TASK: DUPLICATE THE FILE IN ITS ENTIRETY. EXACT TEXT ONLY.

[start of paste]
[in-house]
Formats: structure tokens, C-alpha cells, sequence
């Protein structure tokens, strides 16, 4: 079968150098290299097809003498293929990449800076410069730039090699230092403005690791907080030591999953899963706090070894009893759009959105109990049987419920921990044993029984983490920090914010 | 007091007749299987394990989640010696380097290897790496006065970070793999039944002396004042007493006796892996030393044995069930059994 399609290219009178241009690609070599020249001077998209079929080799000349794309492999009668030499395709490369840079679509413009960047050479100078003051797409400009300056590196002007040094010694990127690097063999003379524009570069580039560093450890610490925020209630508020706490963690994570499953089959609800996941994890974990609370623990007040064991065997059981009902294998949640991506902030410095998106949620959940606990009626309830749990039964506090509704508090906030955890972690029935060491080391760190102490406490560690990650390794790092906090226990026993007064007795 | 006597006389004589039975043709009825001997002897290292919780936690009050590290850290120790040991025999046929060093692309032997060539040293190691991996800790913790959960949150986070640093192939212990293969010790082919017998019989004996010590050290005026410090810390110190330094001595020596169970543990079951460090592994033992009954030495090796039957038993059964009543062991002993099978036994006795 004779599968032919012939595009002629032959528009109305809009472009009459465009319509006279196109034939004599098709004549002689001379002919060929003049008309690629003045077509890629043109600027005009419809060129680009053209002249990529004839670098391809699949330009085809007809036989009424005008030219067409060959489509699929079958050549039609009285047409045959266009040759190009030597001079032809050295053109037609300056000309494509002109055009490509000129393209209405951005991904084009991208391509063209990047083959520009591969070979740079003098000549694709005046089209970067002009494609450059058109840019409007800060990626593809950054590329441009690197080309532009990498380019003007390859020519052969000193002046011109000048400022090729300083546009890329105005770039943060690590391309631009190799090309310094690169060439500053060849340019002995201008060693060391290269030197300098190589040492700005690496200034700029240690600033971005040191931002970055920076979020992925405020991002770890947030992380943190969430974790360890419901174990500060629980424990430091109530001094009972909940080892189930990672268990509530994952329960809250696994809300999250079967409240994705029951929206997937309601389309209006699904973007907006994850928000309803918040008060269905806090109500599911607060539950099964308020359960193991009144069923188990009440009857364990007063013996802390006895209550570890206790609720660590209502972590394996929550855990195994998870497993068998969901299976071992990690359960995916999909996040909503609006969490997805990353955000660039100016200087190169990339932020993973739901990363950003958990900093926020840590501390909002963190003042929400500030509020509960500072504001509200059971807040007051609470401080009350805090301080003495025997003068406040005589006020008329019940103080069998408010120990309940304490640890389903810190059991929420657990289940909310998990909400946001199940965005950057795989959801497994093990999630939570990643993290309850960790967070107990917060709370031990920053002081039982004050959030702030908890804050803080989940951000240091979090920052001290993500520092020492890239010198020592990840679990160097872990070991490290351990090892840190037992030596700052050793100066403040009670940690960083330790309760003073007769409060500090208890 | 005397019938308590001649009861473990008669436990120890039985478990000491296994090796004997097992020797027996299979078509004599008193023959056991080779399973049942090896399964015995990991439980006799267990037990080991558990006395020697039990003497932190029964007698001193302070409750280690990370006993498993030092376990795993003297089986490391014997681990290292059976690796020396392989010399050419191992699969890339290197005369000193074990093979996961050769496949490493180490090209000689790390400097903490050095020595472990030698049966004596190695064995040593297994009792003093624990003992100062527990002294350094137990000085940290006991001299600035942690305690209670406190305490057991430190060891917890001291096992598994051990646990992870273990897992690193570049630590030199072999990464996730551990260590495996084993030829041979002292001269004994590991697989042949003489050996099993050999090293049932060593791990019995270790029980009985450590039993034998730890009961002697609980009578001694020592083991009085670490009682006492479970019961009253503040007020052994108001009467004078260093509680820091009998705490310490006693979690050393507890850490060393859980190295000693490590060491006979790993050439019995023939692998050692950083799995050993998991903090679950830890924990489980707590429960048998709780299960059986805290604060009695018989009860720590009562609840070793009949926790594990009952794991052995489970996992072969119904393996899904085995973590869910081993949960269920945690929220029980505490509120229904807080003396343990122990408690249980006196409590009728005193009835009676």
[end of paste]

[in-house]
Formats: structure tokens, C-alpha cells, sequence
């Protein structure tokens, strides 16, 4: 079968150098290299097809003498293929990449800076410069730039090699230092403005690791907080030591999953899963706090070894009893759009959105109990049987419920921990044993029984983490920090914010 | 007091007749299987394990989640010696380097290897790496006065970070793999039944002396004042007493006796892996030393044995069930059994 399609290219009178241009690609070599020249001077998209079929080799000349794309492999009668030499395709490369840079679509413009960047050479100078003051797409400009300056590196002007040094010694990127690097063999003379524009570069580039560093450890610490925020209630508020706490963690994570499953089959609800996941994890974990609370623990007040064991065997059981009902294998949640991506902030410095998106949620959940606990009626309830749990039964506090509704508090906030955890972690029935060491080391760190102490406490560690990650390794790092906090226990026993007064007795 | 006597006389004589039975043709009825001997002897290292919780936690009050590290850290120790040991025999046929060093692309032997060539040293190691991996800790913790959960949150986070640093192939212990293969010790082919017998019989004996010590050290005026410090810390110190330094001595020596169970543990079951460090592994033992009954030495090796039957038993059964009543062991002993099978036994006795 004779599968032919012939595009002629032959528009109305809009472009009459465009319509006279196109034939004599098709004549002689001379002919060929003049008309690629003045077509890629043109600027005009419809060129680009053209002249990529004839670098391809699949330009085809007809036989009424005008030219067409060959489509699929079958050549039609009285047409045959266009040759190009030597001079032809050295053109037609300056000309494509002109055009490509000129393209209405951005991904084009991208391509063209990047083959520009591969070979740079003098000549694709005046089209970067002009494609450059058109840019409007800060990626593809950054590329441009690197080309532009990498380019003007390859020519052969000193002046011109000048400022090729300083546009890329105005770039943060690590391309631009190799090309310094690169060439500053060849340019002995201008060693060391290269030197300098190589040492700005690496200034700029240690600033971005040191931002970055920076979020992925405020991002770890947030992380943190969430974790360890419901174990500060629980424990430091109530001094009972909940080892189930990672268990509530994952329960809250696994809300999250079967409240994705029951929206997937309601389309209006699904973007907006994850928000309803918040008060269905806090109500599911607060539950099964308020359960193991009144069923188990009440009857364990007063013996802390006895209550570890206790609720660590209502972590394996929550855990195994998870497993068998969901299976071992990690359960995916999909996040909503609006969490997805990353955000660039100016200087190169990339932020993973739901990363950003958990900093926020840590501390909002963190003042929400500030509020509960500072504001509200059971807040007051609470401080009350805090301080003495025997003068406040005589006020008329019940103080069998408010120990309940304490640890389903810190059991929420657990289940909310998990909400946001199940965005950057795989959801497994093990999630939570990643993290309850960790967070107990917060709370031990920053002081039982004050959030702030908890804050803080989940951000240091979090920052001290993500520092020492890239010198020592990840679990160097872990070991490290351990090892840190037992030596700052050793100066403040009670940690960083330790309760003073007769409060500090208890 | 005397019938308590001649009861473990008669436990120890039985478990000491296994090796004997097992020797027996299979078509004599008193023959056991080779399973049942090896399964015995990991439980006799267990037990080991558990006395020697039990003497932190029964007698001193302070409750280690990370006993498993030092376990795993003297089986490391014997681990290292059976690796020396392989010399050419191992699969890339290197005369000193074990093979996961050769496949490493180490090209000689790390400097903490050095020595472990030698049966004596190695064995040593297994009792003093624990003992100062527990002294350094137990000085940290006991001299600035942690305690209670406190305490057991430190060891917890001291096992598994051990646990992870273990897992690193570049630590030199072999990464996730551990260590495996084993030829041979002292001269004994590991697989042949003489050996099993050999090293049932060593791990019995270790029980009985450590039993034998730890009961002697609980009578001694020592083991009085670490009682006492479970019961009253503040007020052994108001009467004078260093509680820091009998705490310490006693979690050393507890850490060393859980190295000693490590060491006979790993050439019995023939692998050692950083799995050993998991903090679950830890924990489980707590429960048998709780299960059986805290604060009695018989009860720590009562609840070793009949926790594990009952794991052995489970996992072969119904393996899904085995973590869910081993949960269920945690929220029980505490509120229904807080003396343990122990408690249980006196409590009728005193009835009676």